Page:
Pop culture obsessives writing for the pop culture obsessed.
Pop culture obsessives writing for the pop culture obsessed.

5 new releases we love: The Strokes bring the rock, Laura Marling surprises, and more

Illustration for article titled 5 new releases we love: The Strokes bring the rock, Laura Marling surprises, and more

There’s a lot of music out there. To help you cut through all the noise, every week The A.V. Club is rounding up A-Sides, five recent releases we think are worth your time. You can listen to these and more on our Spotify playlist, and if you like what you hear, we encourage you to purchase featured artists’ music directly at the links provided below.

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The Strokes, The New Abnormal

[Cult/RCA, April 10]

A Strokes album on par with the band’s classics—2001’s Is This It and 2003’s Room On Fire—is probably too much to hope for at this point, but those who jumped ship after the first two are missing out: Every album since, though few and far between, has featured a smattering of memorable jams. Their sixth, the Rick Rubin-produced The New Abnormal, is the most consistent of the post-peak period, with a winning hit-to-miss ratio and a cantankerous mix of crowd-pleasers and weird diversions. That makes sense considering the generally accepted story that singer Julian Casablancas and the rest of the band have been locked in a perpetual push-pull between out-there experiments (as seen in Casablancas’ solo records) and the more traditionally structured rockers that made them famous. There’s plenty of the latter here, with “Bad Decisions” and “Brooklyn Bridge” providing the sing-alongs. Then there’s loopy stuff like “Eternal Summer,” which one minute bites the vocal melody from The Psychedelic Furs’ “The Ghost In You” (they even get a co-writing credit) and then veers into Pink Floyd (circa The Wall) territory, nonsensically but joyfully. [Josh Modell]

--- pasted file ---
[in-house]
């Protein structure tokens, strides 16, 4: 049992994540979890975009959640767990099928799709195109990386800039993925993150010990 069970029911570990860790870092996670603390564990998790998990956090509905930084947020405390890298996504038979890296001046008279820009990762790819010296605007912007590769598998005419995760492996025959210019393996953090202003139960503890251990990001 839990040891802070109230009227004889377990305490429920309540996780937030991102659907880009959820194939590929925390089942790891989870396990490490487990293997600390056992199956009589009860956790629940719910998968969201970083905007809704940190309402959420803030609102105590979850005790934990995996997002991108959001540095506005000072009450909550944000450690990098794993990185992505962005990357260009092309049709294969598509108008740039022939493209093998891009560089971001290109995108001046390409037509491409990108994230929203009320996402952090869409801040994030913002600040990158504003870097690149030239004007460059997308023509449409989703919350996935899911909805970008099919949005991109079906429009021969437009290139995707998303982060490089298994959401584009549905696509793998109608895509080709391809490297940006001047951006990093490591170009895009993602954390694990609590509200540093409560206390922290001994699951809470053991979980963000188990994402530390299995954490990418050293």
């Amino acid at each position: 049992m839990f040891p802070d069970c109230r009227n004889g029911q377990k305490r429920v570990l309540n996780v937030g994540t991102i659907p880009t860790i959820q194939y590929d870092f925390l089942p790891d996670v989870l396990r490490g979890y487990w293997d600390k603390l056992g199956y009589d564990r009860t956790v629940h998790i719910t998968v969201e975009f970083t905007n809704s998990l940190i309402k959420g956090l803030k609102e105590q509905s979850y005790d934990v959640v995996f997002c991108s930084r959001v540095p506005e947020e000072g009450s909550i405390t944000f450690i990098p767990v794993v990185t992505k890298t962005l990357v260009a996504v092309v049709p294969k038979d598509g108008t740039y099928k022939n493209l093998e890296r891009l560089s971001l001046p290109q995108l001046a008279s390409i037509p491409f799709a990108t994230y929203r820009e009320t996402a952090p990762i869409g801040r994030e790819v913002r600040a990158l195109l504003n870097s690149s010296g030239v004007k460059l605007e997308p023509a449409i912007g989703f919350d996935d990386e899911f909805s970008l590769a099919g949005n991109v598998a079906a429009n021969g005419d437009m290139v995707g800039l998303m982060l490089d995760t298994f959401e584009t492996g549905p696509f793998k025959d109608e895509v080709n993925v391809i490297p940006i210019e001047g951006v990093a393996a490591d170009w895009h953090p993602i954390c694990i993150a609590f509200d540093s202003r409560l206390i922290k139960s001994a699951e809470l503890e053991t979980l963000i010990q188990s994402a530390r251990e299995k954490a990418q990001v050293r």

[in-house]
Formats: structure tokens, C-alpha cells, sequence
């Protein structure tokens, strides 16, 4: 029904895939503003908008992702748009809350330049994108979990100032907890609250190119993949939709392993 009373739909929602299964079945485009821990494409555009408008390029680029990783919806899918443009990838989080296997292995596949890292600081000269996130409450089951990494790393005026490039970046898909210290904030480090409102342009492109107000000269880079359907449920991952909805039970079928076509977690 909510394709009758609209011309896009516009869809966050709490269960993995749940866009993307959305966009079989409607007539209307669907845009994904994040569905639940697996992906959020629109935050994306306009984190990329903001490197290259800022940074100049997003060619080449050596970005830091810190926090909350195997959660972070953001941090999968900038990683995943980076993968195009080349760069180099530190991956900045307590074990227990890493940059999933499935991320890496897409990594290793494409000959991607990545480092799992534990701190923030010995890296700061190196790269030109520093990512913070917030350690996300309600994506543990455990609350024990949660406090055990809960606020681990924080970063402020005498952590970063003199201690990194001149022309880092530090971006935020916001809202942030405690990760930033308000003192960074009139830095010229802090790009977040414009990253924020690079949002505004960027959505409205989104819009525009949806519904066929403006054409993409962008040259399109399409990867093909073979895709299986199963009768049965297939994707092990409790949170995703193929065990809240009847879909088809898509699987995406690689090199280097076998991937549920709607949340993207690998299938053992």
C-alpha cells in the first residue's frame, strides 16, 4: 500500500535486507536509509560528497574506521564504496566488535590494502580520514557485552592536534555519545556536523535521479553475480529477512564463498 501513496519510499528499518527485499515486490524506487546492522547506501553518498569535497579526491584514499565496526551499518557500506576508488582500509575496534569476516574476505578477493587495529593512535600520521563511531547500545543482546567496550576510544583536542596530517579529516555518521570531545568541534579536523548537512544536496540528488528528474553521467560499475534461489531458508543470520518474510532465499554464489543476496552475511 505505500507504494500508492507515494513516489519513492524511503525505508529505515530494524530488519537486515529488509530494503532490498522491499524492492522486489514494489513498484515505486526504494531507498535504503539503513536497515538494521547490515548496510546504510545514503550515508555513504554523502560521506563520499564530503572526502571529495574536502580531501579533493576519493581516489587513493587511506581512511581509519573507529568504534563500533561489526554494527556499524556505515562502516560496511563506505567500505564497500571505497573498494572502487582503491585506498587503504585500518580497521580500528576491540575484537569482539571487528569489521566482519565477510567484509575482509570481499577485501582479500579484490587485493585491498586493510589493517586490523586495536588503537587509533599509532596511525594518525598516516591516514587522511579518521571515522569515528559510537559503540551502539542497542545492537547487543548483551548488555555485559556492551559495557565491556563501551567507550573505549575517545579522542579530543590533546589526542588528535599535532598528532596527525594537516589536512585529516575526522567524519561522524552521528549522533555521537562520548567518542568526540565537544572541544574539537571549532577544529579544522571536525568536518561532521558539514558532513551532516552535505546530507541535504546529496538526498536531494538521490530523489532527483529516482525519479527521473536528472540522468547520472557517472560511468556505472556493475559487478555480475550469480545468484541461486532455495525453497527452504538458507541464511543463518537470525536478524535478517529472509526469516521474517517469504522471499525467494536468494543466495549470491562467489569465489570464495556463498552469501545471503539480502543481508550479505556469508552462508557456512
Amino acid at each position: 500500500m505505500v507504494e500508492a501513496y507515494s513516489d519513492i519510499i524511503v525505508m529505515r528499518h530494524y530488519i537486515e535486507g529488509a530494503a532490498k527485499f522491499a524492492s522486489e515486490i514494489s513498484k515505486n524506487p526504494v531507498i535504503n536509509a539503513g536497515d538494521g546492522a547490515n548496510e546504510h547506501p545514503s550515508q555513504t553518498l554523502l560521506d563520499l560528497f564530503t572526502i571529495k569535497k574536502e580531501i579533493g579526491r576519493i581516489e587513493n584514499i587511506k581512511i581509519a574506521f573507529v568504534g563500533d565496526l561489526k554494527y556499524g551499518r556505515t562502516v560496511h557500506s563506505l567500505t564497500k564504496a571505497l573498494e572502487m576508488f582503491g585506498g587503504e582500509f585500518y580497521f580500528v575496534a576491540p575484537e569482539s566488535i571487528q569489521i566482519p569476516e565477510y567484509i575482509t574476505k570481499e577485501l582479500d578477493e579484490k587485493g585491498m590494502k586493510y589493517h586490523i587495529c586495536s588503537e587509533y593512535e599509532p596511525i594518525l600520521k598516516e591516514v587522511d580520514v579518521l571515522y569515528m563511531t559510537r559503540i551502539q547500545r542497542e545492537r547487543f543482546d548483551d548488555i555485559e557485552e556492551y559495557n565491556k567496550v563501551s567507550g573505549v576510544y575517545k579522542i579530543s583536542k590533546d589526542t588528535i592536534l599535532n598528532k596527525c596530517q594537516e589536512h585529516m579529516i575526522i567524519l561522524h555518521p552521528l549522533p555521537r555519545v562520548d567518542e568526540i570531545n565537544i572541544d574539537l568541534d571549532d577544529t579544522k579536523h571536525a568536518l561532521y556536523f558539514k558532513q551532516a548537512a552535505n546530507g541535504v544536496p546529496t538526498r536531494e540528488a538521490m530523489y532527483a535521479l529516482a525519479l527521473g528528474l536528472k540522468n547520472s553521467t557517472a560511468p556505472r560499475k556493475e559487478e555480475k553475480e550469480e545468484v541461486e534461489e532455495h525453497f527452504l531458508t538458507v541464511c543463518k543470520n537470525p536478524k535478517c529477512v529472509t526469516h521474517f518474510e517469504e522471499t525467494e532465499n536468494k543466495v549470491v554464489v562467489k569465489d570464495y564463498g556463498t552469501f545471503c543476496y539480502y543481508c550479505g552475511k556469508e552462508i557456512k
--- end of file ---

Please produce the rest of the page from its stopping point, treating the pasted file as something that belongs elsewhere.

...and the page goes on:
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Laura Marling, Song For Our Daughter

[Partisan/Chrysalis, April 10]

Over the last decade, Laura Marling has modernized the stirring folk of ’70s artists like Linda Perhacs and Sibylle Baier with her soothing vocal range; it’s a tone that comforts, especially when outlining moments of heartbreak and pain. Song For Our Daughter continues that momentum with beautiful, inward excavations like “Held Down,” “Fortune,” and “Hope We Meet Again.” Only now, in the midst of a global pandemic, Marling’s lyrics flicker with new meaning: “Only the strong survive / Only the wrong relive their lives,” “No one was prepared / But we all perform like we’ve done it all before,” “Your fortune can change / At least we agree that we wasted our time.” Of course, Marling didn’t intend for this to happen—the record is her attempt to prepare a daughter for the fragmented trauma, infinite love, and robbed innocence of life as a woman—but the reality of this unintentional re-contextualization just makes the album, a beacon of companionship amid turmoil, hit that much harder. [Nina Corcoran].